Patterns of HIV-1 protein interaction identify perturbed host-cellular subsystems.

MacPherson JI, Dickerson JE, Pinney JW, Robertson DL - PLoS Comput. Biol. (2010)

Tree showing the relationship between significant biclusters and higher-level host subsystem groupings.Individual biclusters are represented by terminal branches. Relationships are derived using a distance measure based on the proportion of shared interactions between significant biclusters and the tree was drawn using the neighbor joining method. The tree is divided into sections that show the higher-level host subsystems, largely derived using the tree structure. Subsystems of  biclusters are colour coded (see key). Biclusters not labelled are those that have been placed in a biologically related group not adjacent on the tree.
© Copyright Policy
Related In: Results  -  Collection

Show All Figures
getmorefigures.php?uid=PMC2912648&req=5

pcbi-1000863-g005: Tree showing the relationship between significant biclusters and higher-level host subsystem groupings.Individual biclusters are represented by terminal branches. Relationships are derived using a distance measure based on the proportion of shared interactions between significant biclusters and the tree was drawn using the neighbor joining method. The tree is divided into sections that show the higher-level host subsystems, largely derived using the tree structure. Subsystems of biclusters are colour coded (see key). Biclusters not labelled are those that have been placed in a biologically related group not adjacent on the tree.
Mentions: Higher-level relationships between biclusters were identified using a distance measure based upon overlap between biclusters. Using the resulting pairwise distances a tree was constructed using the neighbor joining method [37] (see figure 5). This tree has been partitioned into sections, representing 37 biological subsystems within the host cell that are named according to over-represented GO terms, or after a specific protein (see materials and methods for more detail). In the tree representation we can observe subsystems that undergo a complex set of interactions during HIV-1 infection. These have a large number of terminal branches, representing many distinct but related HIV-host interaction combinations, where a single and clear pattern of interaction can not be simply defined, or does not exist, e.g., the cytokine activity subsystem. Conversely, the v-akt subsystem is relatively well defined including just two closely related HIV-host interaction combinations.

Bottom Line: Based on identifying shared patterns of HIV-host interaction, we have developed a novel methodology to delimit the core set of host-cellular functions and their associated perturbation from the HHPID.Initially, using biclustering, we identify 279 significant sets of host proteins that undergo the same types of interaction.Our results highlight significant host-cell subsystems that are perturbed during the course of HIV-1 infection.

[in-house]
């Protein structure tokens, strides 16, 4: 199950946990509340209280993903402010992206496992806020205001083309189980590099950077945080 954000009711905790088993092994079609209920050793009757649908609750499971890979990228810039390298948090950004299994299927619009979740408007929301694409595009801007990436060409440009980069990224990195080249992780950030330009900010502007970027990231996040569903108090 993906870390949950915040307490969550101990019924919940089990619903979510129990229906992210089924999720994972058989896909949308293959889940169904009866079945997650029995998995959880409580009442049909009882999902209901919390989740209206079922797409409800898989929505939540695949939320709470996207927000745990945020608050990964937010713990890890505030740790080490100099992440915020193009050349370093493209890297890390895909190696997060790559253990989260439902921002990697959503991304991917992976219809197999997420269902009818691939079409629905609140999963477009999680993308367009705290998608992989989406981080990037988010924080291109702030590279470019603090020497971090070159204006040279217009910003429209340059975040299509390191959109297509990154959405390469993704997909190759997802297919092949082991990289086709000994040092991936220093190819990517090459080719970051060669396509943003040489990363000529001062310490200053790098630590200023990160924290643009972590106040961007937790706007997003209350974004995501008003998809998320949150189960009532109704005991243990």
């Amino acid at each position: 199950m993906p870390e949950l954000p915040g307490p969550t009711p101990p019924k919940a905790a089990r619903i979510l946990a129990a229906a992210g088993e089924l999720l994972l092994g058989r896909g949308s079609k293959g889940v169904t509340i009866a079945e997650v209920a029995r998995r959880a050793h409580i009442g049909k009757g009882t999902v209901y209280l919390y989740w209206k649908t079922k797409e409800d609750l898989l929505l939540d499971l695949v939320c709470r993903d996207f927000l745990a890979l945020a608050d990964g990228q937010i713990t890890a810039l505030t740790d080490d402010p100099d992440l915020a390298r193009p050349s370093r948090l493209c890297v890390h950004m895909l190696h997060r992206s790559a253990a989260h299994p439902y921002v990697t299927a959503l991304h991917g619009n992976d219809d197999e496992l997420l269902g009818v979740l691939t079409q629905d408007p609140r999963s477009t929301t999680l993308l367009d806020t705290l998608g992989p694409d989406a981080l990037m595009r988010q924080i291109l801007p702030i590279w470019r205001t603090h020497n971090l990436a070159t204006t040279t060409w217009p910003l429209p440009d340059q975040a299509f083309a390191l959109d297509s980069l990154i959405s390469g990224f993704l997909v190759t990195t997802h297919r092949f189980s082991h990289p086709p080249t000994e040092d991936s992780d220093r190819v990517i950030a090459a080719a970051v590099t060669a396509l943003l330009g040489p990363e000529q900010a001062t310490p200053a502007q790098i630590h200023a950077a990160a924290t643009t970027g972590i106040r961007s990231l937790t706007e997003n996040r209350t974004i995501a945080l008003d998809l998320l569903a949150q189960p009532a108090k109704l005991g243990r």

View Article: PubMed Central - PubMed

Affiliation: Faculty of Life Sciences, University of Manchester, Manchester, United Kingdom.

ABSTRACT
Human immunodeficiency virus type 1 (HIV-1) exploits a diverse array of host cell functions in order to replicate. This is mediated through a network of virus-host interactions. A variety of recent studies have catalogued this information. In particular the HIV-1, Human Protein Interaction Database (HHPID) has provided a unique depth of protein interaction detail. However, as a map of HIV-1 infection, the HHPID is problematic, as it contains curation error and redundancy; in addition, it is based on a heterogeneous set of experimental methods. Based on identifying shared patterns of HIV-host interaction, we have developed a novel methodology to delimit the core set of host-cellular functions and their associated perturbation from the HHPID. Initially, using biclustering, we identify 279 significant sets of host proteins that undergo the same types of interaction. The functional cohesiveness of these protein sets was validated using a human protein-protein interaction network, gene ontology annotation and sequence similarity. Next, using a distance measure, we group host protein sets and identify 37 distinct higher-level subsystems. We further demonstrate the biological significance of these subsystems by cross-referencing with global siRNA screens that have been used to detect host factors necessary for HIV-1 replication, and investigate the seemingly small intersect between these data sets. Our results highlight significant host-cell subsystems that are perturbed during the course of HIV-1 infection. Moreover, we characterise the patterns of interaction that contribute to these perturbations. Thus, our work disentangles the complex set of HIV-1-host protein interactions in the HHPID, reconciles these with siRNA screens and provides an accessible and interpretable map of infection.

Show MeSH
Related in: MedlinePlus